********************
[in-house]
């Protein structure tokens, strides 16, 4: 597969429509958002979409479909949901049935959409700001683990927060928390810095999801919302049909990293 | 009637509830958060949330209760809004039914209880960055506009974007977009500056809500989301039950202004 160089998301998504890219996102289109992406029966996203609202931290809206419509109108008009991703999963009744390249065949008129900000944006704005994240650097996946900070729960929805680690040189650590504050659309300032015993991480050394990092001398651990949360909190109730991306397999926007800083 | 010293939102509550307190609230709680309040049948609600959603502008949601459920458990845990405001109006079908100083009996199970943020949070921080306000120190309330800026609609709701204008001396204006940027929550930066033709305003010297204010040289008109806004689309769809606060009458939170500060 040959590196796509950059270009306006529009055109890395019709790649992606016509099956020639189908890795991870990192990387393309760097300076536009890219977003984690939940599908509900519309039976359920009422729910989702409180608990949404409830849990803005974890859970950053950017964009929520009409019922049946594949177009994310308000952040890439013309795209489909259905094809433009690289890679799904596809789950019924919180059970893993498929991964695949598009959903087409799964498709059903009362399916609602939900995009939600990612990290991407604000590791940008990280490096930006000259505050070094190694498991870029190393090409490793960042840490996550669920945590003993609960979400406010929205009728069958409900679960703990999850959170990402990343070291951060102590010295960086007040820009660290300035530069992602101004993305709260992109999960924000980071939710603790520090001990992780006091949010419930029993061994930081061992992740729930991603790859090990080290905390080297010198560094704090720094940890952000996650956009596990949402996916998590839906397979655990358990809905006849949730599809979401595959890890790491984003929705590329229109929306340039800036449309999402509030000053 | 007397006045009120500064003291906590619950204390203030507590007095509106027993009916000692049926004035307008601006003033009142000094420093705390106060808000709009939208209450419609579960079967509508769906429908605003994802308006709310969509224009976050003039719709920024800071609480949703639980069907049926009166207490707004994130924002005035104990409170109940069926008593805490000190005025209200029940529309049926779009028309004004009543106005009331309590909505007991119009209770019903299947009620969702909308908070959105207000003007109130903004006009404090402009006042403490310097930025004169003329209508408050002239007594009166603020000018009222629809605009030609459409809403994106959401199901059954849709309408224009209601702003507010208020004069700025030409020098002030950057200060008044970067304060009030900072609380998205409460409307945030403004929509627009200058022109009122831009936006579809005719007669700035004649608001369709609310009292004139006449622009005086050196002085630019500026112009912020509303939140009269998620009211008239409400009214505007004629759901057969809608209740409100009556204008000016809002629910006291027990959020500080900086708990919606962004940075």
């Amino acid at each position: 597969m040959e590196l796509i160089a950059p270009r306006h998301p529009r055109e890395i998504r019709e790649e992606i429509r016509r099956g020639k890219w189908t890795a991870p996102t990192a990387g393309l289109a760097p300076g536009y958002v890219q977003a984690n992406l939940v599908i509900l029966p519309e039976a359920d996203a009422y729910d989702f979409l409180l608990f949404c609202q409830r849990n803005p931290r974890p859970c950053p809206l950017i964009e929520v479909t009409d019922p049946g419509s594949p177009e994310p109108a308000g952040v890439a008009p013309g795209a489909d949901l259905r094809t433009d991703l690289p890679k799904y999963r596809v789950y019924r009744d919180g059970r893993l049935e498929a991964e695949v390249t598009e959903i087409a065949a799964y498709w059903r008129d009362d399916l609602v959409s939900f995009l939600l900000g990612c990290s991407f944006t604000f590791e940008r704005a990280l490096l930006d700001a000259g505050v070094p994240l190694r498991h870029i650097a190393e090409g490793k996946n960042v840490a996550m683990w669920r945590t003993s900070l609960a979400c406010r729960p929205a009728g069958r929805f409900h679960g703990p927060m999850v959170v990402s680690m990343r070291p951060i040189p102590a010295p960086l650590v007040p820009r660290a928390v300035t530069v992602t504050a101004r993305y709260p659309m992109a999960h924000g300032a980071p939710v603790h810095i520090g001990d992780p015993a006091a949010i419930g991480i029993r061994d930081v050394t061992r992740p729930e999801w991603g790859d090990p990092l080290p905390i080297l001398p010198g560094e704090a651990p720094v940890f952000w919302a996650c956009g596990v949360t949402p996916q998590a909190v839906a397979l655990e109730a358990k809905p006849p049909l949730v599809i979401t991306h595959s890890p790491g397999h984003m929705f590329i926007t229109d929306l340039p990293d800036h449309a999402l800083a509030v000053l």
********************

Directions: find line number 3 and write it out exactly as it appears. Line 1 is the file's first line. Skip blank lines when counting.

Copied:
């Amino acid at each position: 597969m040959e590196l796509i160089a950059p270009r306006h998301p529009r055109e890395i998504r019709e790649e992606i429509r016509r099956g020639k890219w189908t890795a991870p996102t990192a990387g393309l289109a760097p300076g536009y958002v890219q977003a984690n992406l939940v599908i509900l029966p519309e039976a359920d996203a009422y729910d989702f979409l409180l608990f949404c609202q409830r849990n803005p931290r974890p859970c950053p809206l950017i964009e929520v479909t009409d019922p049946g419509s594949p177009e994310p109108a308000g952040v890439a008009p013309g795209a489909d949901l259905r094809t433009d991703l690289p890679k799904y999963r596809v789950y019924r009744d919180g059970r893993l049935e498929a991964e695949v390249t598009e959903i087409a065949a799964y498709w059903r008129d009362d399916l609602v959409s939900f995009l939600l900000g990612c990290s991407f944006t604000f590791e940008r704005a990280l490096l930006d700001a000259g505050v070094p994240l190694r498991h870029i650097a190393e090409g490793k996946n960042v840490a996550m683990w669920r945590t003993s900070l609960a979400c406010r729960p929205a009728g069958r929805f409900h679960g703990p927060m999850v959170v990402s680690m990343r070291p951060i040189p102590a010295p960086l650590v007040p820009r660290a928390v300035t530069v992602t504050a101004r993305y709260p659309m992109a999960h924000g300032a980071p939710v603790h810095i520090g001990d992780p015993a006091a949010i419930g991480i029993r061994d930081v050394t061992r992740p729930e999801w991603g790859d090990p990092l080290p905390i080297l001398p010198g560094e704090a651990p720094v940890f952000w919302a996650c956009g596990v949360t949402p996916q998590a909190v839906a397979l655990e109730a358990k809905p006849p049909l949730v599809i979401t991306h595959s890890p790491g397999h984003m929705f590329i926007t229109d929306l340039p990293d800036h449309a999402l800083a509030v000053l």